Six words that appeared in several economists’ analyses over the past several days should give pause to Prime Minister Stephen Harper’s political strategists: “The worst is yet to come.”
That was the sentiment following StatsCan’s release of unemployment numbers for February, which showed the jobless rate ticking up to 6.8 per cent as the country lost a net total of 1,000 jobs.
It was actually better than the 5,000 lost jobs economists had been predicting, but the experts don’t see this as a sign that Canada will come out of the oil price collapse unscathed.
“We think that worst of the effects from crude’s collapse will show up in Q2 and Q3 data, with the peak in the national unemployment rate arriving toward the middle of the year,” CIBC economist Nick Exarhos wrote.
That’s despite the fact that the most direct impacts of the oil rout are already showing up, with Alberta shedding a whopping 14,000 jobs in February, and its unemployment rate jumping to 5.3 per cent, from 4.5 per cent, in the space of a month.
For Harper, that “worst” that is yet to come could form the backdrop for this year’s scheduled elections on Oct. 19.
Unemployment numbers from StatsCan arrive with a one-month lag, so job numbers from the middle of the year (let’s call it June and July) would show up in the first weeks of July and August, a few months before the election.
And then there are the GDP numbers. Neither the Bank of Canada nor the big bank economists (officially) expect Canada to fall into a recession, but if oil prices continue to fall (which the International Energy Agency now says is likely to happen) and Canada were to tip into negative growth, the timing could be even worse for Harper than the jobless numbers.
The unofficial definition of a recession (there is no official measure) is two consecutive quarters of negative growth. If a recession happens in Canada in the first half of this year, we won’t know it until June’s GDP numbers come out, when we will have had two quarters’ worth of data for 2015.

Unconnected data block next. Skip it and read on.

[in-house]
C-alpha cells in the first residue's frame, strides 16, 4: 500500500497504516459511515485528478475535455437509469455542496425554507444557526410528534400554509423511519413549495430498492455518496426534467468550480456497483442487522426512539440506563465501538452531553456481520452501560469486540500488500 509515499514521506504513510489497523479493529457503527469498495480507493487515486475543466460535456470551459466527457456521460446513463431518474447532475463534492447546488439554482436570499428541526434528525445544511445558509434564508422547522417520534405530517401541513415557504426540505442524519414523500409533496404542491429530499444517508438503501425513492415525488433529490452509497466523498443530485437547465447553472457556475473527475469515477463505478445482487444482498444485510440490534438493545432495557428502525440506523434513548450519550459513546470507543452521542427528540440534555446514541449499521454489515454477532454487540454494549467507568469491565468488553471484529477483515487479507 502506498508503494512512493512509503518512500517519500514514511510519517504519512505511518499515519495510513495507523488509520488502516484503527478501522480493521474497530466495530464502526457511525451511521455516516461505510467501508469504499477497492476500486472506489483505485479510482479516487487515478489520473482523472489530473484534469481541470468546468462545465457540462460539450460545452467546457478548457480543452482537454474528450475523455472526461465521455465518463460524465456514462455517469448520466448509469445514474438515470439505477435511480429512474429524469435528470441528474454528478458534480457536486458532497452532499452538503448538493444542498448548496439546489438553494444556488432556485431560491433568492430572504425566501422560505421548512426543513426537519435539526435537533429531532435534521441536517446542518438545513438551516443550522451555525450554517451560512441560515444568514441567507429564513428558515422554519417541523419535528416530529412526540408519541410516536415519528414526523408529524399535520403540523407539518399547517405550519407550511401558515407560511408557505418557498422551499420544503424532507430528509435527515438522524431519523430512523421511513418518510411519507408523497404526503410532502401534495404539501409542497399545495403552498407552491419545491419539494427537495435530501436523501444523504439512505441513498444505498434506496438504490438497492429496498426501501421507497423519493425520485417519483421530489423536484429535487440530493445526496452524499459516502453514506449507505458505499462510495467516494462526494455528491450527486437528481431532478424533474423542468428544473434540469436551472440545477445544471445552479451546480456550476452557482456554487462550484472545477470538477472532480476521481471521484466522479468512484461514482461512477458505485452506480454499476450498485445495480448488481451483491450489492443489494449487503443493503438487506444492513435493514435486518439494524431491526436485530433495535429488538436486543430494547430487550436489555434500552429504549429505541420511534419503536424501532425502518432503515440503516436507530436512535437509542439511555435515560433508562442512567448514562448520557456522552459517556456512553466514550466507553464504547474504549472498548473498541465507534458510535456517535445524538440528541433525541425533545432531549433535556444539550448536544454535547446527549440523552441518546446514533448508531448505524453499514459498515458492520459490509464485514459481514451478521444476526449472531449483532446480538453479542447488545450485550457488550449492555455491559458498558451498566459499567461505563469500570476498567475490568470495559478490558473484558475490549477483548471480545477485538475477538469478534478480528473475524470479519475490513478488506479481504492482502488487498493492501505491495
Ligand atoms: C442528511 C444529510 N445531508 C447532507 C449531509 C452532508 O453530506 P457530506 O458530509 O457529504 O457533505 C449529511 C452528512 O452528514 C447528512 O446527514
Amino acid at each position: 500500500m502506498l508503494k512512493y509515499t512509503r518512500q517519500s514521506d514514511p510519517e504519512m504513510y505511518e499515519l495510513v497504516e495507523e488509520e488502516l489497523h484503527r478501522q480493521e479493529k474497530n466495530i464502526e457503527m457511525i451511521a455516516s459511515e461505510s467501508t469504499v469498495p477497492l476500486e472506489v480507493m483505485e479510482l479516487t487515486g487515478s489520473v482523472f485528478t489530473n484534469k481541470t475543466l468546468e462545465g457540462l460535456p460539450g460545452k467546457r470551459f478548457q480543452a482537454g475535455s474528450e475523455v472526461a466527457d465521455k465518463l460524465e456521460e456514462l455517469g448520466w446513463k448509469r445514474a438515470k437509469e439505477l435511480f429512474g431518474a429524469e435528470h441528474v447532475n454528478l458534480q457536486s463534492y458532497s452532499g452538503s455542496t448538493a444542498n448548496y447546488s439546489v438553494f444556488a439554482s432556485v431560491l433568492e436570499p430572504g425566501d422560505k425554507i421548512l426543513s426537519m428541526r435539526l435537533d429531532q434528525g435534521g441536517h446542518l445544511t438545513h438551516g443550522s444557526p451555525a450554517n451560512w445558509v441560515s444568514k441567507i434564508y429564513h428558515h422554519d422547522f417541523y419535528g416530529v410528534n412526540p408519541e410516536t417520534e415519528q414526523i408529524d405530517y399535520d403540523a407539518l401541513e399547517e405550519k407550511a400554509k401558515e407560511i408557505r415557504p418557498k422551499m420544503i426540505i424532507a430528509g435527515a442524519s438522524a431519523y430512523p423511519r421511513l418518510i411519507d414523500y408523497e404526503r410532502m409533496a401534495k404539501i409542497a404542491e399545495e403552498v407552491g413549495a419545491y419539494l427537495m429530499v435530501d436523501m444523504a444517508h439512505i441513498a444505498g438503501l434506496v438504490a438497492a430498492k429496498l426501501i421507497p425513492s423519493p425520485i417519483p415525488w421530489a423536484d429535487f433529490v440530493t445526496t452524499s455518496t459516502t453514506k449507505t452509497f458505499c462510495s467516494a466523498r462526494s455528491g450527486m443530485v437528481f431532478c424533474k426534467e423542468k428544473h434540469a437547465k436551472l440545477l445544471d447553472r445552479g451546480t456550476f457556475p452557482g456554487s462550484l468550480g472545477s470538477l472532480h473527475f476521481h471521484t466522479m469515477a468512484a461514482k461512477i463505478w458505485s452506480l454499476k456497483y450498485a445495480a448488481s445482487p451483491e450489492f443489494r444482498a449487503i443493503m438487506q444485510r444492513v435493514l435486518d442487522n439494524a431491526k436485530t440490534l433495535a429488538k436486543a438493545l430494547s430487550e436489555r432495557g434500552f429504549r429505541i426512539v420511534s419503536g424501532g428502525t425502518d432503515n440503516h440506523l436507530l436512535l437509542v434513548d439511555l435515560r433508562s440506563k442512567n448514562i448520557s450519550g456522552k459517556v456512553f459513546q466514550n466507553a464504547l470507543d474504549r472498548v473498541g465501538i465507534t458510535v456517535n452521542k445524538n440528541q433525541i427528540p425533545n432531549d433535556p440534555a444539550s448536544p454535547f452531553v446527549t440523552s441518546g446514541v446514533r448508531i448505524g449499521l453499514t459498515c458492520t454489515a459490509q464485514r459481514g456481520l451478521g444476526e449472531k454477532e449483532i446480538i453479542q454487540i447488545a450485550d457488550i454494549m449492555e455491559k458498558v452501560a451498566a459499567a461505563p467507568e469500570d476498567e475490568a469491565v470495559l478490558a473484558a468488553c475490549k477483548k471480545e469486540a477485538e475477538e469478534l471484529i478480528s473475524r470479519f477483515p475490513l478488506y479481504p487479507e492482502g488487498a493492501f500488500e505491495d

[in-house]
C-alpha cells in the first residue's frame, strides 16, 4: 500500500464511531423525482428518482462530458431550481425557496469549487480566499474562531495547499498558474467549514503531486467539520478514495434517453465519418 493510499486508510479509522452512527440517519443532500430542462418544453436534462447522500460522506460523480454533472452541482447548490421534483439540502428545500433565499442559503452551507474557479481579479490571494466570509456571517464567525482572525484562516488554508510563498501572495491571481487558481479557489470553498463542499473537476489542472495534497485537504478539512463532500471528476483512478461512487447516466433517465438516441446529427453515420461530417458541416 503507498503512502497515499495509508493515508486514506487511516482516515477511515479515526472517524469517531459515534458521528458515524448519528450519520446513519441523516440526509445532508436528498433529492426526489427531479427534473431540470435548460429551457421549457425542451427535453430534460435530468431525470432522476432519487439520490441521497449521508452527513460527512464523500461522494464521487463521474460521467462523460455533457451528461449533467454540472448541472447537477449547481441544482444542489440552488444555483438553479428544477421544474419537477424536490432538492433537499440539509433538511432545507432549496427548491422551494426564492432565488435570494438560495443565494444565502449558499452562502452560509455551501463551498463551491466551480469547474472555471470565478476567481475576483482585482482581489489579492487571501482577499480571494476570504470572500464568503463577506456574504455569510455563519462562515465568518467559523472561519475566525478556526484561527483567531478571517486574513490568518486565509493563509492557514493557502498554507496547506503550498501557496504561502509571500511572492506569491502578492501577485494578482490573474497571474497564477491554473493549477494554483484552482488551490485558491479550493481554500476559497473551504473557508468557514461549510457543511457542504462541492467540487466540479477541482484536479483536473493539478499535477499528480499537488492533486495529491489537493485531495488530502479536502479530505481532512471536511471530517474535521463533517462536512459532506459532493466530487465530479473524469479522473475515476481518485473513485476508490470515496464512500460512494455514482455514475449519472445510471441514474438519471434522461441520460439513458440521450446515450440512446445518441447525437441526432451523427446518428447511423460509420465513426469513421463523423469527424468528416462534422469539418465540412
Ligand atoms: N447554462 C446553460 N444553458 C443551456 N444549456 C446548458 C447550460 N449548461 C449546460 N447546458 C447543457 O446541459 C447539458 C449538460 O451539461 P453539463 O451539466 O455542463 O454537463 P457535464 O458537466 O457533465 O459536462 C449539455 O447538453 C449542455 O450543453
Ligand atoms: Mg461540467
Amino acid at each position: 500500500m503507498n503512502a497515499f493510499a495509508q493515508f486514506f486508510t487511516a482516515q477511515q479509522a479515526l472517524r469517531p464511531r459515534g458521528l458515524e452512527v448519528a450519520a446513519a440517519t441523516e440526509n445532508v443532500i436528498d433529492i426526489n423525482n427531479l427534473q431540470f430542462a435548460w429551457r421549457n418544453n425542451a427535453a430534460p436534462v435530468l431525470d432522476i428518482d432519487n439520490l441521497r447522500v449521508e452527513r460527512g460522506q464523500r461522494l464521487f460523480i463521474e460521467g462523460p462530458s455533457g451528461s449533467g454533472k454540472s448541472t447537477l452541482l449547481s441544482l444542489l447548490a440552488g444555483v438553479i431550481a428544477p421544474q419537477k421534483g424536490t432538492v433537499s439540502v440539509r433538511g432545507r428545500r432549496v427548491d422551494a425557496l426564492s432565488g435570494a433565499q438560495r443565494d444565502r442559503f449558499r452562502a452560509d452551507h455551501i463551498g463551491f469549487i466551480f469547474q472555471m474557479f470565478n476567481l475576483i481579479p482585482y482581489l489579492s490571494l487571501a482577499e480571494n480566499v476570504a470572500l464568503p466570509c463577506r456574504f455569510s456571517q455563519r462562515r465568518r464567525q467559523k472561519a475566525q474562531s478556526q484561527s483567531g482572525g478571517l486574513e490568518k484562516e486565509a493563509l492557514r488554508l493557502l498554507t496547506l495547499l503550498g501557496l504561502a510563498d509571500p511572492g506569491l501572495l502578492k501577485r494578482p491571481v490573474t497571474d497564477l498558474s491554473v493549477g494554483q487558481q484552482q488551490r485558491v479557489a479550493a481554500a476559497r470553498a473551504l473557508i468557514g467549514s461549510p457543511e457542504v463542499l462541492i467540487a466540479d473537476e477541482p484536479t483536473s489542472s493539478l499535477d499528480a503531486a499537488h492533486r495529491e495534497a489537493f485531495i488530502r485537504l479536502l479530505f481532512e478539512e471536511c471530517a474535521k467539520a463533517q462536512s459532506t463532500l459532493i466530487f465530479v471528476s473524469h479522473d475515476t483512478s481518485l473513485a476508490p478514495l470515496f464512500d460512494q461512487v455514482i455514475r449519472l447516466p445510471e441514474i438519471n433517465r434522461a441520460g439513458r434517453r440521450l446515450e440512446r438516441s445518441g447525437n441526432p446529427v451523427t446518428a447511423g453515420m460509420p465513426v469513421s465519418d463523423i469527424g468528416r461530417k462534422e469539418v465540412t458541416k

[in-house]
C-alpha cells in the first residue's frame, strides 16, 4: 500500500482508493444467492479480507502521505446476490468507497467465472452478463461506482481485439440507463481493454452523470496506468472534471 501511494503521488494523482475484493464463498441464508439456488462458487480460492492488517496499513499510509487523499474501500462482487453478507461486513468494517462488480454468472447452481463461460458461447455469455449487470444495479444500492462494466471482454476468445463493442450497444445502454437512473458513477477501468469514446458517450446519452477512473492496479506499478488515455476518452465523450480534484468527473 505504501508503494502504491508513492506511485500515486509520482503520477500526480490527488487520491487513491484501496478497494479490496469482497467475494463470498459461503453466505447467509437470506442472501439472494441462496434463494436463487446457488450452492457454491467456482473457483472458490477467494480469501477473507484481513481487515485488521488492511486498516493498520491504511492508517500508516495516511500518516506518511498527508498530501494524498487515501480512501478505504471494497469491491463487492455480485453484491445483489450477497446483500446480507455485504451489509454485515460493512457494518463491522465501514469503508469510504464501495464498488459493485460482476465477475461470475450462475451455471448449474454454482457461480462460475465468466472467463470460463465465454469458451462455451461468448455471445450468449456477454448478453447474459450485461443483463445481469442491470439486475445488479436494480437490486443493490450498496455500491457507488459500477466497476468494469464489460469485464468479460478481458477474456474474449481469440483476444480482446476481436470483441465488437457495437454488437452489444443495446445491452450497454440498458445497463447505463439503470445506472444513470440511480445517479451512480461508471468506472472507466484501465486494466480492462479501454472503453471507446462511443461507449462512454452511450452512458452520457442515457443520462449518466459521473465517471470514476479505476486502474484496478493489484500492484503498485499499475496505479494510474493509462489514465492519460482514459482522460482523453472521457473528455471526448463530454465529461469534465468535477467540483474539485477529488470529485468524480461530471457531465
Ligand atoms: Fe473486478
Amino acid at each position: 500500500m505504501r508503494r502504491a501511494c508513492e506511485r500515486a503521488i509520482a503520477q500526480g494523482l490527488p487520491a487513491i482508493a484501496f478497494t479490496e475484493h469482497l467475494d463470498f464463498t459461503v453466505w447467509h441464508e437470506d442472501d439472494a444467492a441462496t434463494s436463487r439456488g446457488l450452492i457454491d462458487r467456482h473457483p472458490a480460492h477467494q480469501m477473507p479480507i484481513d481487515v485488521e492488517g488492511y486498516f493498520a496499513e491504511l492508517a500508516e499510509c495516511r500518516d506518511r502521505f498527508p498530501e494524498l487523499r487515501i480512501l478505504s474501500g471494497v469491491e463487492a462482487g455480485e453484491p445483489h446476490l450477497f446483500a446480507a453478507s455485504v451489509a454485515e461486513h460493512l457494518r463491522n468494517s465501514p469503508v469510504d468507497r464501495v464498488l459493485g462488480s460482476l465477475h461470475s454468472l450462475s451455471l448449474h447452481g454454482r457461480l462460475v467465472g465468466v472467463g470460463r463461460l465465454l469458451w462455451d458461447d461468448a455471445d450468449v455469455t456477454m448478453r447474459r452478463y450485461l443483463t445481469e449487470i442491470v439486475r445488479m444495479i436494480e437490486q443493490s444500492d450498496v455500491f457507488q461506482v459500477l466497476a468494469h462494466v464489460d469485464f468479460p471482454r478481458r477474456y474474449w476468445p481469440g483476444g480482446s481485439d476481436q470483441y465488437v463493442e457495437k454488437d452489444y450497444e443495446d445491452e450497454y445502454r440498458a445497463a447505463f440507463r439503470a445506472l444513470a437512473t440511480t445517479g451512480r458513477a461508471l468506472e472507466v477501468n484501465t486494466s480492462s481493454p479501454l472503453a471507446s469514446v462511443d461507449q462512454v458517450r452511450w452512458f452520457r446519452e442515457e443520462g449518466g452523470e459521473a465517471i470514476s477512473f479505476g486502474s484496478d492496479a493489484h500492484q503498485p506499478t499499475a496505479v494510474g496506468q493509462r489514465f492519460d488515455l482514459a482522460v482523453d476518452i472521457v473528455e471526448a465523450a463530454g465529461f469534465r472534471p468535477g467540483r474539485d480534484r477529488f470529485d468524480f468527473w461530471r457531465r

And the June GDP report is scheduled for Sept. 1, exactly seven weeks before the scheduled fall election.
Not to suggest that a recession is a sure thing. In its latest outlook, the Bank of Montreal predicted one-per-cent growth for Canada’s economy in the first quarter of this year, with Alberta’s economy “likely to stall” -- but only Newfoundland is forecast to see a recession in the first half of 2015.
That’s weak enough to put downward pressure on the labour market, but not weak enough for the dreaded “r” word to appear on newscasts ahead of election coverage.
Still, the timing cannot have escaped Harper’s political strategists; after all, they have access to StatsCan’s economic calendar like anyone else.
And if it seems unusual that the Harper government -- which has always burnished its economic credentials ahead of an election -- now seems far more focused on an anti-terrorism bill, that economic calendar probably has something to do with it.
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